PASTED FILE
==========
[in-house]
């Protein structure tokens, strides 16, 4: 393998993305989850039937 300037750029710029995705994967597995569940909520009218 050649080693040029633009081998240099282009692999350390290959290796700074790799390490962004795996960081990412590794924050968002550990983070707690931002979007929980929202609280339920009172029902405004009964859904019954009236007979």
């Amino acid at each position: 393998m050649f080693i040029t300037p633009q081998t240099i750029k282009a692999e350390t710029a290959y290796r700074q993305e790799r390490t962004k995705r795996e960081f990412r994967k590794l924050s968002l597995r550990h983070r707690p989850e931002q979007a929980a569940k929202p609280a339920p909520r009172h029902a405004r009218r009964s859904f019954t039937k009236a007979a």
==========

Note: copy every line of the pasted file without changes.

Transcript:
[in-house]
């Protein structure tokens, strides 16, 4: 393998993305989850039937 300037750029710029995705994967597995569940909520009218 050649080693040029633009081998240099282009692999350390290959290796700074790799390490962004795996960081990412590794924050968002550990983070707690931002979007929980929202609280339920009172029902405004009964859904019954009236007979």
């Amino acid at each position: 393998m050649f080693i040029t300037p633009q081998t240099i750029k282009a692999e350390t710029a290959y290796r700074q993305e790799r390490t962004k995705r795996e960081f990412r994967k590794l924050s968002l597995r550990h983070r707690p989850e931002q979007a929980a569940k929202p609280a339920p909520r009172h029902a405004r009218r009964s859904f019954t039937k009236a007979a």